$ megatools copy -u  --local linuxconfig-dir --remote /Root

The command does not replicate the directory itself remotely: it just tries to sync its content to the specified remote path. The result of running the command above will be that all of the content of the linuxconfig-dir directory will be “copied” into the /Root of the cloud storage. If we would like to sync the content of the directory into a directory with the same name remotely, we should create first. We will see how to do it in the next section.

If we want to copy the content of a remote directory locally, we have to launch the same command, but we must add the --download option. For example, to copy all the content of the remote /Root directory in our current local working directory we would run:

$ megatools copy -u  --local . --remote /Root --download

Creating and removing files and directories

In the Megatools suite we can find two utilities which allow us to create files and remove/create files and directories. They are respectively, megatools mkdir and megatools rm. To create one or more remote directories in our cloud storage we use megatools mkdir. Let’s see an example. Suppose we want to create two remote directories in the root of the cloud storage: linuxconfig_0 and linuxconfig_1. We would run:

$ megatools mkdir -u  /Root/linuxconfig_0 /Root/linuxconfig_1

To remove existing files and directories, instead, we would use the megatools rm command. Say for example we want to remove the directories we create in the previous example. We would run:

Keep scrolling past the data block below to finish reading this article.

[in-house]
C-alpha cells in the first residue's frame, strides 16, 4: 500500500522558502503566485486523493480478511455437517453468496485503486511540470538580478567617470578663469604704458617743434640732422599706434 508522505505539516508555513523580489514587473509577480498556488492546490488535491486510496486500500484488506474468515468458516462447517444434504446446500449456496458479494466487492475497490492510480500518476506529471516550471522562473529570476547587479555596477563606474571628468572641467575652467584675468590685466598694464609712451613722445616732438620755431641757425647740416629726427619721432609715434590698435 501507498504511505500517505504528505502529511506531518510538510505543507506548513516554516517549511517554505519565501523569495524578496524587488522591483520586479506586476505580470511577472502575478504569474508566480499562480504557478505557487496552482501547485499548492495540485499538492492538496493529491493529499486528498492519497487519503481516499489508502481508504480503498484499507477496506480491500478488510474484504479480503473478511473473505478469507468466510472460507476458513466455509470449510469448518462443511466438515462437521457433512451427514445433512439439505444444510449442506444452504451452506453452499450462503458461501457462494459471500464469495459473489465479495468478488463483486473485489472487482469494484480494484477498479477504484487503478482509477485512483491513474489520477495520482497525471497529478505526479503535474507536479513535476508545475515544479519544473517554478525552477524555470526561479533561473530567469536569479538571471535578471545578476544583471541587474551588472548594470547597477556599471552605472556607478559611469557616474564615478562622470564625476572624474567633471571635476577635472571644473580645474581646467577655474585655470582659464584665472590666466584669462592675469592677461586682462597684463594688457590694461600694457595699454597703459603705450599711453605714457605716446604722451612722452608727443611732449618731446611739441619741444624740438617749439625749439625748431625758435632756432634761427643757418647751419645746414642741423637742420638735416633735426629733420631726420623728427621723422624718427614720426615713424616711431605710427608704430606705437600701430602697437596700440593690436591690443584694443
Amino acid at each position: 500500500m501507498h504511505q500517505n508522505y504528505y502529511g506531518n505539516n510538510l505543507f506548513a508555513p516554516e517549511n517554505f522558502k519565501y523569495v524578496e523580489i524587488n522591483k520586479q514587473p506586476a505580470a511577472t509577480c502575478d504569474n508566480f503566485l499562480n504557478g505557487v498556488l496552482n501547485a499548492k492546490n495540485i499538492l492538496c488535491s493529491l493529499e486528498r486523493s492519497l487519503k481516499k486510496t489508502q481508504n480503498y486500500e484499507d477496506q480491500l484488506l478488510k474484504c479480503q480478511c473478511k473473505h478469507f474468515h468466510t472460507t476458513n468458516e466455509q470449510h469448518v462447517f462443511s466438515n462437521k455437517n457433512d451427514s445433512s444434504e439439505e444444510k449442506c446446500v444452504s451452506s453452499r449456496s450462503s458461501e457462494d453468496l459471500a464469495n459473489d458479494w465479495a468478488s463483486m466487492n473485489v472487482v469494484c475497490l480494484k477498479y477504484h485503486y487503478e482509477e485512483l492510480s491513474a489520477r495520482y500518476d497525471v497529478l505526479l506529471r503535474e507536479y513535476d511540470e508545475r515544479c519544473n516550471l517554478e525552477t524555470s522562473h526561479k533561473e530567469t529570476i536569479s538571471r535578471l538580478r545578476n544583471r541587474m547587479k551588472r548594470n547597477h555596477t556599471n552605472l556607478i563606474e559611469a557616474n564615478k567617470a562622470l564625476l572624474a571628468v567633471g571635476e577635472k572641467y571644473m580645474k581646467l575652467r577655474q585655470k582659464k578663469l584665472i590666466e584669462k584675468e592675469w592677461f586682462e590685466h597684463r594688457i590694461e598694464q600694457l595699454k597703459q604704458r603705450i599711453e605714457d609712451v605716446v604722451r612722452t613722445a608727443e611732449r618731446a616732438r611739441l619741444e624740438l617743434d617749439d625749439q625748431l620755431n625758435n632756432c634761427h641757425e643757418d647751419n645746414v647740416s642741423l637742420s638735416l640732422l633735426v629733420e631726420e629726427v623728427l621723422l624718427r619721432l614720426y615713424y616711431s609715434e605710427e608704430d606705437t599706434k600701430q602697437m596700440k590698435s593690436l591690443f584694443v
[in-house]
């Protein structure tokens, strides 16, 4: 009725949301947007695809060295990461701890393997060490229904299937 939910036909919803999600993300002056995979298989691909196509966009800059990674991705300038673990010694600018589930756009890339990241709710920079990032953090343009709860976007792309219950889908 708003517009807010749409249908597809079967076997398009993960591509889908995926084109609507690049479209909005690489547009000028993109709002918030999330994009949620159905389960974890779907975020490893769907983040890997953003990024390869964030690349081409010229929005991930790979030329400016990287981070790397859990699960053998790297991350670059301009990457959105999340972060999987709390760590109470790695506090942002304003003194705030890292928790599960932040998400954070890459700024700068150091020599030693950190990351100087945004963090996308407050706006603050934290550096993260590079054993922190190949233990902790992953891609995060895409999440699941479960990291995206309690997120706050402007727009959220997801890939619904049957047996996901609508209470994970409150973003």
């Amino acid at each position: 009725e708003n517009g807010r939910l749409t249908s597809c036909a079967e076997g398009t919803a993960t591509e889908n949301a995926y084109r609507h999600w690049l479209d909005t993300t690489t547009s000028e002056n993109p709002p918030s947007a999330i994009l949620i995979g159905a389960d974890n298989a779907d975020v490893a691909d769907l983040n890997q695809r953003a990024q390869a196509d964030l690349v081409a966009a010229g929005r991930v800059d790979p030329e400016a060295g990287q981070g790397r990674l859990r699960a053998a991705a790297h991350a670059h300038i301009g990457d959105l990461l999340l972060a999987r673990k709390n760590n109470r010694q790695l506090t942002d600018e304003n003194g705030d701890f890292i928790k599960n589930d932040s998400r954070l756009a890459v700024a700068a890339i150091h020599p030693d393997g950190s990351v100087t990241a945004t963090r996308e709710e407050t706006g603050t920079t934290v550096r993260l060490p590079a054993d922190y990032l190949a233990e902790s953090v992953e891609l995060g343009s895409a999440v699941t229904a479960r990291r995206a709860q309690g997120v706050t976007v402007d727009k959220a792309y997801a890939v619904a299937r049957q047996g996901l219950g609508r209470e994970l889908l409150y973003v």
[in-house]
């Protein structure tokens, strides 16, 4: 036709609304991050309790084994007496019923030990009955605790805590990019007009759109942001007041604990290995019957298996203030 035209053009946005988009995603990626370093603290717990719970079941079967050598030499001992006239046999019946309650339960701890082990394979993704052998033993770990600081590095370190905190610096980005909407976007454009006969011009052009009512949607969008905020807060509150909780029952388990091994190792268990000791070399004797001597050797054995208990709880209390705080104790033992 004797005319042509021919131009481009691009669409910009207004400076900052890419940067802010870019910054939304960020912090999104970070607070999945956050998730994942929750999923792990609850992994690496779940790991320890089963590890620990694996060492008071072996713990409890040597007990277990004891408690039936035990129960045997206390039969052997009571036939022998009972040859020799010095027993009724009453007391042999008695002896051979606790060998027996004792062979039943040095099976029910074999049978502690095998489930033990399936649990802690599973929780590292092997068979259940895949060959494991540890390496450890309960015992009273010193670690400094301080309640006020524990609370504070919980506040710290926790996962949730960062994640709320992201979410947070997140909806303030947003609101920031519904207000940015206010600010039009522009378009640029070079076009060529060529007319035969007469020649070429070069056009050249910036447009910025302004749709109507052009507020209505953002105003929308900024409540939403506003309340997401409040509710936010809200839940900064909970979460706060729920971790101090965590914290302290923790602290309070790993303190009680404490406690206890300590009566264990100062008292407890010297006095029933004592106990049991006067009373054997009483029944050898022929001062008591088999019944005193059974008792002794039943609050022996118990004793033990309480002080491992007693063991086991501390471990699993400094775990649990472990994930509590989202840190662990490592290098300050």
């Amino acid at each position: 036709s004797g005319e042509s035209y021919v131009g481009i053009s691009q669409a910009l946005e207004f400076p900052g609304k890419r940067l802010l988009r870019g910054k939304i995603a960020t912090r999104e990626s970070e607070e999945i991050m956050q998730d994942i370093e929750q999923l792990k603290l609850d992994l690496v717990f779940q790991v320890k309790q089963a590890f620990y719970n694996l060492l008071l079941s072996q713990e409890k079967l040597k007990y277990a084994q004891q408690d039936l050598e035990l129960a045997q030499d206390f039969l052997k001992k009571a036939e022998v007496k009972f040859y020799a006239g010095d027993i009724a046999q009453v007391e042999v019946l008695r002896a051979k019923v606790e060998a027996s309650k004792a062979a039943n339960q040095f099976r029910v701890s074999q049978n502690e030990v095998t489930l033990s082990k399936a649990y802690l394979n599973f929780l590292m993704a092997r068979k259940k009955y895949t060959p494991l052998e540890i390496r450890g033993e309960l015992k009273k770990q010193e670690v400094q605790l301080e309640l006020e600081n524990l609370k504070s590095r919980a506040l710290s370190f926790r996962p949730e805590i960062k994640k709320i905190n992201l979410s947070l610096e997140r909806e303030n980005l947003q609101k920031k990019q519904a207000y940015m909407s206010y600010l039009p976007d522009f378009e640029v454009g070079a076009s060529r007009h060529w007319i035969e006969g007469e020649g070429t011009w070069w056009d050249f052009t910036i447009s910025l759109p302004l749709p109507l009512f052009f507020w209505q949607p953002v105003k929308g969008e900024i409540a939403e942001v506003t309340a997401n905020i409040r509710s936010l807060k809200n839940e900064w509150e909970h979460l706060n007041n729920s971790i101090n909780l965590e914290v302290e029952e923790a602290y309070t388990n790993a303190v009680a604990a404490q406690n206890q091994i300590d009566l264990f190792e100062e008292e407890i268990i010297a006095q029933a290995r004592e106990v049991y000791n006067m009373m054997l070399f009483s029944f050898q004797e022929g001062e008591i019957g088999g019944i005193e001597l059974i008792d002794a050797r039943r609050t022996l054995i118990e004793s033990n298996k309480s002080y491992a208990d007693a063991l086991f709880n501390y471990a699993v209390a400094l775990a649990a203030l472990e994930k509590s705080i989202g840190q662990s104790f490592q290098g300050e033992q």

$ megatools rm -u /Root/linuxconfig_0 /Root/linuxconfig_linuxconfig_1

The Megatools configuration file

The utilities included in the Megatools suite uses a common configuration file: ~/.megarc. It is an .ini style file, and can be used to specify a series of information. We can use it to specify, among the other things, the access credentials, to avoid having to repeat them each time we launch a command. Said information can be specified in the [Login] stanza, for example:

Username = _yourusername_
password = _yourpassword_

In the [Network] section, instead, we can specify, for example, the values of the SpeedLimit and ParallelTransfers settings, which determines respectively the maximum allowed upload and download speed (KiB/s), and the maximum allowed number of parallel connections when uploading or downloading files:

SpeedLimit = 1024 # 1 MiB/s
ParallelTransfers = 2

Always keep in mind that the file is in clear, so store your credentials in it only if you can trust the machine you are operating on. Further information about the Megatools configuration file can be found by consulting the dedicated manpage.


In this Megatools Linux install tutorial we talked about the Megatools suite of utilities which allow us to connect and interact with the cloud storage from the command line. The project is free and open source, written in Python and is independently developed from the aforementioned cloud storage. We saw how easy is it to create and remove files and directories, how to upload and download them, how to check the available, free, and used storage space and how to obtain a list of all the files contained in the cloud. Finally, we saw how to use the ~/.megarc configuration file.